Iran tanker seizure: Owner makes first contact with crew

  • Published
Crew members on the Stena ImperoImage source, Irib
Image caption,
Crew members on the British-flagged vessel are Indian, Russian, Latvian and Filipino

The crew of a British-flagged tanker that was seized in the Gulf are "safe", the vessel's owner has said after speaking to them for the first time.

The British-flagged Stena Impero and its 23 crew were taken by Iran's Revolutionary Guard on Friday.

The owner, Stena Bulk, made contact on Tuesday with the ship's master who said they were safe and there was good co-operation with the Iranians on board.

The vessel seizure came amid heightened tensions between Iran and the UK.

Iran said it had detained the Stena Impero on 19 July because it collided with a fishing boat, but Stena Bulk has said it has received no evidence of a collision.

The firm said the family members of the crew - who are Indian, Russian, Latvian and Filipino - were being kept updated on the latest developments and being offered its full support.

Its chief executive, Erik Hanell, said he hoped the phone contact was "a first sign that we will soon see more positive progress from the Iranian authorities".

A spokesman for Stena Bulk said the next step would be to try and get somebody on board to check on the crew, but there was no timeline for when they might be repatriated.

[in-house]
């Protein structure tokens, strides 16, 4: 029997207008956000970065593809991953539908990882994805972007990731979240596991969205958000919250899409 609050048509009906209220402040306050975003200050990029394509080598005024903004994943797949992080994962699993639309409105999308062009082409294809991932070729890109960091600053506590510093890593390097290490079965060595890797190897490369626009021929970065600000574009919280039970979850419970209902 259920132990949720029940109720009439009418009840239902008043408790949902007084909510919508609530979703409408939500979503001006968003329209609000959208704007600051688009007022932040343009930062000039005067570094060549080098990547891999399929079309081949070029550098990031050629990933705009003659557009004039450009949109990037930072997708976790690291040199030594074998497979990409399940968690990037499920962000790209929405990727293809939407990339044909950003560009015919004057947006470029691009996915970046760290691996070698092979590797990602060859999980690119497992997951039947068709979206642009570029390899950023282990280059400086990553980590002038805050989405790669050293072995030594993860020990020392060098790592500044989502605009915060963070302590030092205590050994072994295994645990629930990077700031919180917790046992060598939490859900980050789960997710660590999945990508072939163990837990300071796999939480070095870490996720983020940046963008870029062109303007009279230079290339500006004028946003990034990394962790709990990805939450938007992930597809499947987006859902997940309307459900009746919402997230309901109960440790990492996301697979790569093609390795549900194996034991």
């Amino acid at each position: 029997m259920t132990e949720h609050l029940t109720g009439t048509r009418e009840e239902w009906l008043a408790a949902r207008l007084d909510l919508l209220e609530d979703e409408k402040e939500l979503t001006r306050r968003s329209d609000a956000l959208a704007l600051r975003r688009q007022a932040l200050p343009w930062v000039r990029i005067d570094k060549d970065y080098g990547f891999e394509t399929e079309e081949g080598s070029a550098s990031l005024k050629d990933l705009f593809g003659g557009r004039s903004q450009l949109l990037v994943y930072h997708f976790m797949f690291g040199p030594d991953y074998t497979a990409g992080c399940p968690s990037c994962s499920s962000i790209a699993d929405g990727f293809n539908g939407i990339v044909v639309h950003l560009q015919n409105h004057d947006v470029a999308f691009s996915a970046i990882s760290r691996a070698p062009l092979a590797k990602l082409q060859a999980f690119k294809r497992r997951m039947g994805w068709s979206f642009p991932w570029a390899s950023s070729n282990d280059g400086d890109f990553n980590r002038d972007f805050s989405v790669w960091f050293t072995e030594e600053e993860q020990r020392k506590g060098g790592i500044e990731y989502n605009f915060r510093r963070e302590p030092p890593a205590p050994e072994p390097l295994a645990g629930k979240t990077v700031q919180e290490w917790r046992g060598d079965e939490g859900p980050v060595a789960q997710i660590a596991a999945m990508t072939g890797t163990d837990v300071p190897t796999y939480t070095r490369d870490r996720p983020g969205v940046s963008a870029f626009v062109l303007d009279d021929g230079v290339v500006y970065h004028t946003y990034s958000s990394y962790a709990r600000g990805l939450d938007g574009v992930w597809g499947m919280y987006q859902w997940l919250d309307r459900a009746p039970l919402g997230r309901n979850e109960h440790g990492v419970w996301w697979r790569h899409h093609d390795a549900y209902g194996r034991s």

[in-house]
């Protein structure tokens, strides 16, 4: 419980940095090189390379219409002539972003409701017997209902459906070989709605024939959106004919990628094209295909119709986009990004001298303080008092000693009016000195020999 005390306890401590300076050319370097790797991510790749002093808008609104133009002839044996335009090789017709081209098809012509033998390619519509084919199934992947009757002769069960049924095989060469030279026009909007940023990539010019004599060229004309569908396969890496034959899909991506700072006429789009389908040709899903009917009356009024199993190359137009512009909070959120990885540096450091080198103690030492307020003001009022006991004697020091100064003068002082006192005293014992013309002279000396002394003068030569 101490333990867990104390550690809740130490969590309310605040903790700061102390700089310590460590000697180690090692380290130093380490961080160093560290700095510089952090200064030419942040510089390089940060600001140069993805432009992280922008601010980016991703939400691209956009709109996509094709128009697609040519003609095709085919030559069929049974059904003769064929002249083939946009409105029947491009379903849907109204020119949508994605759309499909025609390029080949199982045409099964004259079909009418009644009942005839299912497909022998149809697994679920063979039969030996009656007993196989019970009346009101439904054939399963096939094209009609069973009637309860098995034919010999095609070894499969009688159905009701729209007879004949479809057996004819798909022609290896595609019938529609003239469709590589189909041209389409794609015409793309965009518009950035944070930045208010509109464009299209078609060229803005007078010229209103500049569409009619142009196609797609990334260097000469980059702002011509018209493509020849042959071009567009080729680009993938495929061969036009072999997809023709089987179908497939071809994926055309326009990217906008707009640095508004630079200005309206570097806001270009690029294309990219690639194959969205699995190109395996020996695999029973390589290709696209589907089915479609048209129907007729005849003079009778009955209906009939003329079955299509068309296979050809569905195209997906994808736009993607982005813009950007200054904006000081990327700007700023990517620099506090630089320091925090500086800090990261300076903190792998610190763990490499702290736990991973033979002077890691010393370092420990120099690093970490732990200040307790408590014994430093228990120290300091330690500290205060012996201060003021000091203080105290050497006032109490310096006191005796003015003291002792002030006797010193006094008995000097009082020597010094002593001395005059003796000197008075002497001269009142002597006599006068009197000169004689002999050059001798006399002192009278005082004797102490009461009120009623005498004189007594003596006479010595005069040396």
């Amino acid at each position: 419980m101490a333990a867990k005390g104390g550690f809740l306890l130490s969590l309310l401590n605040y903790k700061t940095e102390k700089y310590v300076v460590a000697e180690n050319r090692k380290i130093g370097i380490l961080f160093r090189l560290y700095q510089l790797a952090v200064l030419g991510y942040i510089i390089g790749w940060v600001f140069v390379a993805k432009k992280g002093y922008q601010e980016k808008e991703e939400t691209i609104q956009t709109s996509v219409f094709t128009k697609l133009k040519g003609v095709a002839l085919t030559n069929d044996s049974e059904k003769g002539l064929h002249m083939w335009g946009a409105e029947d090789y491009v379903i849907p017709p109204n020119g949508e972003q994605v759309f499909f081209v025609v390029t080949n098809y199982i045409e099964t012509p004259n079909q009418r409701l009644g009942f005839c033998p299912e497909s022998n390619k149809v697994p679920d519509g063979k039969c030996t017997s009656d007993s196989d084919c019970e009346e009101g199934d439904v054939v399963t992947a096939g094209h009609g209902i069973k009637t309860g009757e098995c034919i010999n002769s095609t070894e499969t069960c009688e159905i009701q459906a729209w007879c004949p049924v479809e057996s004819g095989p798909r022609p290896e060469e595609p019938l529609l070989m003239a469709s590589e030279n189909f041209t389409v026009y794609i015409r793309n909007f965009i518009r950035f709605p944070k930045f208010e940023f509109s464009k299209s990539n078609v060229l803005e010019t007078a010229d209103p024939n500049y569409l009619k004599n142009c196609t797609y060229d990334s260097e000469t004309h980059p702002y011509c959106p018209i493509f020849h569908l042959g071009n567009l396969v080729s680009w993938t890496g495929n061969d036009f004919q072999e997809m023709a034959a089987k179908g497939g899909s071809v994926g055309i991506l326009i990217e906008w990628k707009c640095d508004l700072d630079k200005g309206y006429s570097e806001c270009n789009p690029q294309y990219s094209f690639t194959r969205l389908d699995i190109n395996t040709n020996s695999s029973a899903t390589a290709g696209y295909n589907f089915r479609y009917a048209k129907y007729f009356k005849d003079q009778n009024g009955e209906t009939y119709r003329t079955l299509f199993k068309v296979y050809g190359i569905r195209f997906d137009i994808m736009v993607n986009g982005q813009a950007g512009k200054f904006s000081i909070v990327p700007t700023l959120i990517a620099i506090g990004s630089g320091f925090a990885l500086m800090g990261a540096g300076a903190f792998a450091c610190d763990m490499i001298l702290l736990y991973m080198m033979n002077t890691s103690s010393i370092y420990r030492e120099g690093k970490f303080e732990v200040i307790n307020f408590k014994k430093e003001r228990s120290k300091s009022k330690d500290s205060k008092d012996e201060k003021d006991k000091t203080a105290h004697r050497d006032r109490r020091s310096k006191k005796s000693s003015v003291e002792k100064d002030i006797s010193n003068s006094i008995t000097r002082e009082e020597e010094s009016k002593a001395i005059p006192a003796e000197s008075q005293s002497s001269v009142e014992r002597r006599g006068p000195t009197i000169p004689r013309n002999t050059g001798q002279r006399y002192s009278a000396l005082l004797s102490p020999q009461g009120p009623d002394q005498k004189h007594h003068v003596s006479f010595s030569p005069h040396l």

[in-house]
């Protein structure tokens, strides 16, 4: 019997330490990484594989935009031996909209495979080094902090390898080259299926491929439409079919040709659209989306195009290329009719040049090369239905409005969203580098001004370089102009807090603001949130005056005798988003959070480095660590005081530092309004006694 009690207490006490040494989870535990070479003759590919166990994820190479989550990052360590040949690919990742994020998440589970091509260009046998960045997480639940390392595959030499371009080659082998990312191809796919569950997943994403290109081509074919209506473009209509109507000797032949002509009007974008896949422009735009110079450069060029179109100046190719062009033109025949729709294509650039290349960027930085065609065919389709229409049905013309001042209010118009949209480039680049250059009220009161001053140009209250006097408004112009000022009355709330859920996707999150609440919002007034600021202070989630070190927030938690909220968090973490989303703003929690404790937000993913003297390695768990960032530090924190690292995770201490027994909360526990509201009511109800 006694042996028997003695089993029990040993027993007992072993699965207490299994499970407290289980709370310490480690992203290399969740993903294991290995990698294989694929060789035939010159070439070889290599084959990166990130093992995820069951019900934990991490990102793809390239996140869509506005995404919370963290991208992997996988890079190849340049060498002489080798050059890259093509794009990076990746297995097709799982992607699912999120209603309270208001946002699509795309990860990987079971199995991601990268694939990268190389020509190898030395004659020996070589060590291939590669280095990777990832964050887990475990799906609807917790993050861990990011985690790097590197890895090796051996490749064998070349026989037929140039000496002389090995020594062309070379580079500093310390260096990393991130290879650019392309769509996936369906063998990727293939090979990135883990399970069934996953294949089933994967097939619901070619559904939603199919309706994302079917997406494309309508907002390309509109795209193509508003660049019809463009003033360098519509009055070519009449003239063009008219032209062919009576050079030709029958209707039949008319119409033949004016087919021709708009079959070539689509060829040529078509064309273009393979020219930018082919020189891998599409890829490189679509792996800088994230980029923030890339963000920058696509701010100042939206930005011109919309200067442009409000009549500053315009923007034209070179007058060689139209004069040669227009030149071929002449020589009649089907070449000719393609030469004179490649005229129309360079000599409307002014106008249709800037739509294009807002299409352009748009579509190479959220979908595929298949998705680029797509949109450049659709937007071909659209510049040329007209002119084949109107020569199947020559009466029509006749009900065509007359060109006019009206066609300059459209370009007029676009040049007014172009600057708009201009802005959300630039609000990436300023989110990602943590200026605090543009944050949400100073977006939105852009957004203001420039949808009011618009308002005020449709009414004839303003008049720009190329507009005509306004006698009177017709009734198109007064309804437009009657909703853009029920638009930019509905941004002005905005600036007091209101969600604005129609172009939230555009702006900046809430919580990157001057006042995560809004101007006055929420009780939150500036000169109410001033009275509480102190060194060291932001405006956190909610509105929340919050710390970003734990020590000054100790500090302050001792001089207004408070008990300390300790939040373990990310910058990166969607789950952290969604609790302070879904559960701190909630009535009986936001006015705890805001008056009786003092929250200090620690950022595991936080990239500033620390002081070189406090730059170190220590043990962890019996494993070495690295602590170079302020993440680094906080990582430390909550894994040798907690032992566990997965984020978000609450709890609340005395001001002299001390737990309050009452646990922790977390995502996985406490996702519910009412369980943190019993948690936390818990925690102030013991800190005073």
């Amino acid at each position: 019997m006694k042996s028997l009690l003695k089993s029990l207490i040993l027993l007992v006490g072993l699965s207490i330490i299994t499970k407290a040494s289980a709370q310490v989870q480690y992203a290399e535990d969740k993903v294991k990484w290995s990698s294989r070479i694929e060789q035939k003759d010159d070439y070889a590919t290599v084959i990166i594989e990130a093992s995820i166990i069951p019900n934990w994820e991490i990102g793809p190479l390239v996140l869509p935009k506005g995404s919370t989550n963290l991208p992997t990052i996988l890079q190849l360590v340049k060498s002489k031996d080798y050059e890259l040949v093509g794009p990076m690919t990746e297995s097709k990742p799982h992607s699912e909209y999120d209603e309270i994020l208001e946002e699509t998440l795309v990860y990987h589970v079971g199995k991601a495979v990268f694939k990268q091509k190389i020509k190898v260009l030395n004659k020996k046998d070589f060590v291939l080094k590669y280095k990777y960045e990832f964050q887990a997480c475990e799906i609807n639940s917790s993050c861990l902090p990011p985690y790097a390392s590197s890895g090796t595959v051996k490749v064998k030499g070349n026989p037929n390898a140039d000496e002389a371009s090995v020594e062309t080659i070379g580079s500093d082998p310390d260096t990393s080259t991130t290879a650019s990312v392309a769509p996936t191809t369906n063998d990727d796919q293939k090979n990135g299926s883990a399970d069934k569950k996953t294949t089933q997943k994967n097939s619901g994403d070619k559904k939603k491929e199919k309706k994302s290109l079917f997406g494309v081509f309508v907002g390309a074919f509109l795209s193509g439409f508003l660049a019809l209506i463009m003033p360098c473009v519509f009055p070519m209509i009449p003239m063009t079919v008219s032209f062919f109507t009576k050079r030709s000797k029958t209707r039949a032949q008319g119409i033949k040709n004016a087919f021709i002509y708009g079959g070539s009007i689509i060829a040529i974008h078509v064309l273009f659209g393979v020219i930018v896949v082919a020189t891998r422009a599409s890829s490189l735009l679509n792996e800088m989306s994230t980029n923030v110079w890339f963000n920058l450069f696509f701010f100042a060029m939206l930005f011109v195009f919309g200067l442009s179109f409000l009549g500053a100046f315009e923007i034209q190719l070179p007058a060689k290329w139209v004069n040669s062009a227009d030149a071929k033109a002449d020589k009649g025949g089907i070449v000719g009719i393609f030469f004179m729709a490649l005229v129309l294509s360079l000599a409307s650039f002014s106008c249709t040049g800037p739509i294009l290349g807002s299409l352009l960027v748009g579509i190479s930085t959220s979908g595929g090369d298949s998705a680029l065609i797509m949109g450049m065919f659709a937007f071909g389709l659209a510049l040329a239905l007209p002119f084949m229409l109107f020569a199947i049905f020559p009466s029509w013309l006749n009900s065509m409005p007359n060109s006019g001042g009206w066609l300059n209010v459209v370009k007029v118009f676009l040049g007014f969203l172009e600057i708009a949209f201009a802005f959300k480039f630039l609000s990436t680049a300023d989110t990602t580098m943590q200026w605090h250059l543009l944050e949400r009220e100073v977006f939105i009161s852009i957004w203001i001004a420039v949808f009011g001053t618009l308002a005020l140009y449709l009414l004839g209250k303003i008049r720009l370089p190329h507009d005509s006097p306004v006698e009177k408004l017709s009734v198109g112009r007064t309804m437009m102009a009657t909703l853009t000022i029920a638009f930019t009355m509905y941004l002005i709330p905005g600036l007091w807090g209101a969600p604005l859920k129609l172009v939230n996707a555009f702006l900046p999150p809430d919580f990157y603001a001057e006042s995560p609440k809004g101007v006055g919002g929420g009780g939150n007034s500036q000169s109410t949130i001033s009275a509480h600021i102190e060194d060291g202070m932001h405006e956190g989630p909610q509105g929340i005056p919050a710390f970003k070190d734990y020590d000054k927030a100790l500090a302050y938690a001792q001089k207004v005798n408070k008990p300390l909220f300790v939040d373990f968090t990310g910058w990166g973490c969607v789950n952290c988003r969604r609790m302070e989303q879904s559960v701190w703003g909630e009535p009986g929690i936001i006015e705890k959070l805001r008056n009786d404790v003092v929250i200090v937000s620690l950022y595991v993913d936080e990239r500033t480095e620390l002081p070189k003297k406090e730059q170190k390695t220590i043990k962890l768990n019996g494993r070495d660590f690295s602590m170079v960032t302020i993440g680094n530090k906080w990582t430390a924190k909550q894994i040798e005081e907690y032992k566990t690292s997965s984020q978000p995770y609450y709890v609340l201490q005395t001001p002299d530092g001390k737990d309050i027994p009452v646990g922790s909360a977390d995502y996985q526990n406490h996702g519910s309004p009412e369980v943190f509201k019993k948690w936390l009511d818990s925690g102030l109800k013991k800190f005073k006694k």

A report from Iran's semi-official Tasnim news agency says the UK has sent a mediator to the country to discuss the freeing of the tanker.

However, the BBC has been told by a senior Foreign Office source that they are not aware of any representatives being sent, adding that diplomatic relations are conducted through the UK's ambassador and embassy in Tehran.

On Monday, Foreign Secretary Jeremy Hunt called on Iran to release the tanker and its crew, describing its seizure as "state piracy".

The same day Iranian state media released images which appeared to show cooks preparing meals and crew members being briefed by an Iranian official.

Image caption,
An Iranian official was photographed speaking to some of the 23 crew members on the Stena Impero

Meanwhile, Iranian President Hassan Rouhani has praised Iran's Revolutionary Guard for the seizure in the Strait of Hormuz, saying they were "brave" and acted in a "professional" manner.

Mr Rouhani added that the Strait of Hormuz - a key shipping route - was "no place for games" and no country could ignore international rules, his official website reported.

Media caption,

Iran crisis: A tale of two tankers

Tensions between the UK and Iran deteriorated earlier this month when Royal Marines seized an Iranian tanker near Gibraltar which was suspected of breaking EU sanctions.

In response to the incident, Iran threatened to seize a British oil tanker.

Relations between Iran and the US have also deteriorated, after the White House tightened sanctions on Tehran following its withdrawal from the 2015 nuclear deal.